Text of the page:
The concept of human rights in Islam

In order for us to do justice to the subject of Islamophobia, it is imperative that we understand what fear entails. Fear is defined as “a distressing emotion aroused by imminent danger, harm, pain, etc.,

whether the threat is real or imagined; the feeling or condition of being afraid. In accordance with this definition, it would not be wrong to claim that many in the Western world currently live in a state of fear of Islam. However, it must be recognized that the threat that Islam is perceived to pose to the world is imaginary rather than real.

Unfortunately, although the repercussions of this irrational fear of Islam not only affect individual Muslims in the form of increased discrimination, harassment and persecution, they also seep into the decisions of foreign policy around the world.

The West has many misconceptions about Islam, especially when it comes to human rights. Often, human rights abuses in some dictatorial regimes in the Muslim world are cited to prove this point.

The point to note is that human rights abuses can never really happen in genuine Islamic states. Ironically, the West continues to support these oppressive autocracies and despotic regimes in the Muslim world, ignoring the popular voices that oppose these regimes and their leaders.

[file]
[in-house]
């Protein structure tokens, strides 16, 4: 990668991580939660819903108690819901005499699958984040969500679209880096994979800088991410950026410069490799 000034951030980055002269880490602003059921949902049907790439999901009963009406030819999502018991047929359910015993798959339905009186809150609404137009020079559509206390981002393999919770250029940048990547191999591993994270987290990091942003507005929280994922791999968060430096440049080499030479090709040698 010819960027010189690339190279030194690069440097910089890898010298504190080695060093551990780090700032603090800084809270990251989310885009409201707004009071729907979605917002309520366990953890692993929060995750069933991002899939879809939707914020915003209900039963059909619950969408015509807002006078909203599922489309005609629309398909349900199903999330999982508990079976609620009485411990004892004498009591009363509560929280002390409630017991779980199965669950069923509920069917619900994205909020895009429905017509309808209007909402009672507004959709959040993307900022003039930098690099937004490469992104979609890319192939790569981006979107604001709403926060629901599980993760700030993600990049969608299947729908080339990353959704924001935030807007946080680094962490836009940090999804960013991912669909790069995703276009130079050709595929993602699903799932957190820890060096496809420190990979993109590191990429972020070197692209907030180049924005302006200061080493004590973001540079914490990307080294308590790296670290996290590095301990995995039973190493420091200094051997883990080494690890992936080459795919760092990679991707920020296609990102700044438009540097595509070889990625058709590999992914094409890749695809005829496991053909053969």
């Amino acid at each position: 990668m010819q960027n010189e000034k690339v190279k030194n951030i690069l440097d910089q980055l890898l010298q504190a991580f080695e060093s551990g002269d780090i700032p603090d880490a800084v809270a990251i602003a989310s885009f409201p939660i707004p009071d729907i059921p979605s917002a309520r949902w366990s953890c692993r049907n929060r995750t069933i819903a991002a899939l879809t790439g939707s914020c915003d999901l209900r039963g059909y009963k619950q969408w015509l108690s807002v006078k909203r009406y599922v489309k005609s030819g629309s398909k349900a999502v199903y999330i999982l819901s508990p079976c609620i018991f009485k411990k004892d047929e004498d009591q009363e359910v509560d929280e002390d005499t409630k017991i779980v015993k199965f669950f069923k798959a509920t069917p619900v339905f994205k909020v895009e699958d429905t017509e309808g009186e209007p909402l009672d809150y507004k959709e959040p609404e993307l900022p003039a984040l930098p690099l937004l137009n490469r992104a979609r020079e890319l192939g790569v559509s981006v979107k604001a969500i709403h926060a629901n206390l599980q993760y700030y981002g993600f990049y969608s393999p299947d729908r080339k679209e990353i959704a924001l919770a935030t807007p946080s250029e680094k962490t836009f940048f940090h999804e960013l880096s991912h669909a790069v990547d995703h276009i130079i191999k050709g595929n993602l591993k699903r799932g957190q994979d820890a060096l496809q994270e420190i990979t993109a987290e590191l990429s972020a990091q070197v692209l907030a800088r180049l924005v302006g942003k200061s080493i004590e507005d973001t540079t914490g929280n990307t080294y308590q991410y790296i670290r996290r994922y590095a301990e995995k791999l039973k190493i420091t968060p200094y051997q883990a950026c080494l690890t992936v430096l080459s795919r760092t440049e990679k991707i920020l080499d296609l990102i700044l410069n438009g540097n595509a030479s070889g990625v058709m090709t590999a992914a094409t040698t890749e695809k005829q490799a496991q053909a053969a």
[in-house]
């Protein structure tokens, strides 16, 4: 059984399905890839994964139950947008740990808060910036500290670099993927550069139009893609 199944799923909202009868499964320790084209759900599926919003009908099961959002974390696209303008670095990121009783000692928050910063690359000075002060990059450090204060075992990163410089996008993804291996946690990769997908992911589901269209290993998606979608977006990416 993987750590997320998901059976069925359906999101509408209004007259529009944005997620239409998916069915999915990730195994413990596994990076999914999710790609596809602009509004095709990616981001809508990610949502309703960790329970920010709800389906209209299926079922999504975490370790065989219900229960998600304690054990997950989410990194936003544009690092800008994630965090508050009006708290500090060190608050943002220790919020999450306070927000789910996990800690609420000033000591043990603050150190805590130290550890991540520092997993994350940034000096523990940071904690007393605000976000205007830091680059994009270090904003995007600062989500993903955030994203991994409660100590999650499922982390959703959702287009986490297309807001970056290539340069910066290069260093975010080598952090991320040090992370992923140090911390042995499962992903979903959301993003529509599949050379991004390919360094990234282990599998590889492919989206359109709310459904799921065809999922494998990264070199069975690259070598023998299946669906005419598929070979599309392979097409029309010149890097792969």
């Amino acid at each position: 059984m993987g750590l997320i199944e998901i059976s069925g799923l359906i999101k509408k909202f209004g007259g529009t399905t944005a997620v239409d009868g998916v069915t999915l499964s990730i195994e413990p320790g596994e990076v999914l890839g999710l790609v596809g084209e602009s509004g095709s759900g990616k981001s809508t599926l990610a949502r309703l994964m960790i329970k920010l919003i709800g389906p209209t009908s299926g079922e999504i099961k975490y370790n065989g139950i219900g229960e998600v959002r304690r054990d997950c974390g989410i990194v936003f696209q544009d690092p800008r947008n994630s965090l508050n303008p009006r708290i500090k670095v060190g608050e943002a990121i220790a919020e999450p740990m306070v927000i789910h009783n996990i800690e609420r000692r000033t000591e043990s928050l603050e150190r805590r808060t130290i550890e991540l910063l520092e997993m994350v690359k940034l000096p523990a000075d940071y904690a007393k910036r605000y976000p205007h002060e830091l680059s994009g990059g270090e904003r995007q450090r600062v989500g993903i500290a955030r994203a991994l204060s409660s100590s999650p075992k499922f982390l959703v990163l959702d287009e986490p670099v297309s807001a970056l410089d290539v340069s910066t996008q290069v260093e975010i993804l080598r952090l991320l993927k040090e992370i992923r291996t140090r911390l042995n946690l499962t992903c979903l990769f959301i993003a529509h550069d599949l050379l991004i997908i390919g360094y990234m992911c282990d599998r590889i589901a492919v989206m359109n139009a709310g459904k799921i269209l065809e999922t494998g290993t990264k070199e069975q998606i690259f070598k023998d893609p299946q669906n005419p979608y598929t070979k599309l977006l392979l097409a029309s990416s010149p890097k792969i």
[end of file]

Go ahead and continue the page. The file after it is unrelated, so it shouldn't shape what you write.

Islam upholds the same precepts of human rights as enshrined in the United Nations Universal Declaration of Human Rights (UDHR). Unfortunately, it is clear that these rights are rarely respected in the so-called Muslim world.

The word Islam literally means submission to God, which only means that Islam encapsulates the same moral principles described in the Hebrew Bible and the New Testament, both of which served as models for the code of law and the legal system. modern Westerners.

The Last Prophet (M-SAWW) introduced the concept of human rights in Arabia when there was no such concept in the world, what about 7th century Arabia. He is the one who promoted human rights and human dignity not only for his followers but also for all mankind.

Islam, as a growing force in the world, is not a threat and is compatible with Western ideals of freedom and democracy.

This is not to say that an Islamic society would resemble an American society, but none of the socialist democracies or monarchies found throughout Western Europe and much of the Western world are modeled after the American system.

The goal of the West, especially America, should not be to impose its own version of democracy on the Islamic world, but rather to support the rise of governments that uphold the same principles of equality, freedom and justice that the West cherishes.

Undoubtedly, the message of some emerging Islamic groups tends to be more extreme (often distorting or misinterpreting Islamic teachings), but the West must understand that this is often a reaction to the policies of some of its states and their governments.

If Islamic groups that uphold human rights and representative ideals receive support from the West, they could gain a foothold in the Muslim world and help usher in a new era of peace and prosperity.